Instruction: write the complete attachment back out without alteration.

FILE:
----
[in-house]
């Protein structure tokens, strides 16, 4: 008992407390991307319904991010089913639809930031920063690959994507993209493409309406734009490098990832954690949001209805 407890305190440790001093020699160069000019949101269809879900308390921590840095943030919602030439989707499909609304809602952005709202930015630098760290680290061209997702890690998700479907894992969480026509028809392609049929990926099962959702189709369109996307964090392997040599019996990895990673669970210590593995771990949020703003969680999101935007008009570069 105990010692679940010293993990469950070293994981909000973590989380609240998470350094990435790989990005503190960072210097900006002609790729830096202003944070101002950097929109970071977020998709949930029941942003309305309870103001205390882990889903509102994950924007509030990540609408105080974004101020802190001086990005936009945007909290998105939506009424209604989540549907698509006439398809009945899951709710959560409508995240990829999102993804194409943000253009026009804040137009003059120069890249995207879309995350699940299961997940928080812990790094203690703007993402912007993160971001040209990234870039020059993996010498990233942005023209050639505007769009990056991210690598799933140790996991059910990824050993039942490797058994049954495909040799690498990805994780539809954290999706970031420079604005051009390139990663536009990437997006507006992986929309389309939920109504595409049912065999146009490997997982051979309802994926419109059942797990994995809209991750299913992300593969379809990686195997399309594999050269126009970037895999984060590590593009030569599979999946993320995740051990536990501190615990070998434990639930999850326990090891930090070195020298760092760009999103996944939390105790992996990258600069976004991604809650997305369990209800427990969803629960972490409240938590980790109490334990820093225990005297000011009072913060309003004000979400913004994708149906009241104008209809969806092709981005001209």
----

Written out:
[in-house]
């Protein structure tokens, strides 16, 4: 008992407390991307319904991010089913639809930031920063690959994507993209493409309406734009490098990832954690949001209805 407890305190440790001093020699160069000019949101269809879900308390921590840095943030919602030439989707499909609304809602952005709202930015630098760290680290061209997702890690998700479907894992969480026509028809392609049929990926099962959702189709369109996307964090392997040599019996990895990673669970210590593995771990949020703003969680999101935007008009570069 105990010692679940010293993990469950070293994981909000973590989380609240998470350094990435790989990005503190960072210097900006002609790729830096202003944070101002950097929109970071977020998709949930029941942003309305309870103001205390882990889903509102994950924007509030990540609408105080974004101020802190001086990005936009945007909290998105939506009424209604989540549907698509006439398809009945899951709710959560409508995240990829999102993804194409943000253009026009804040137009003059120069890249995207879309995350699940299961997940928080812990790094203690703007993402912007993160971001040209990234870039020059993996010498990233942005023209050639505007769009990056991210690598799933140790996991059910990824050993039942490797058994049954495909040799690498990805994780539809954290999706970031420079604005051009390139990663536009990437997006507006992986929309389309939920109504595409049912065999146009490997997982051979309802994926419109059942797990994995809209991750299913992300593969379809990686195997399309594999050269126009970037895999984060590590593009030569599979999946993320995740051990536990501190615990070998434990639930999850326990090891930090070195020298760092760009999103996944939390105790992996990258600069976004991604809650997305369990209800427990969803629960972490409240938590980790109490334990820093225990005297000011009072913060309003004000979400913004994708149906009241104008209809969806092709981005001209």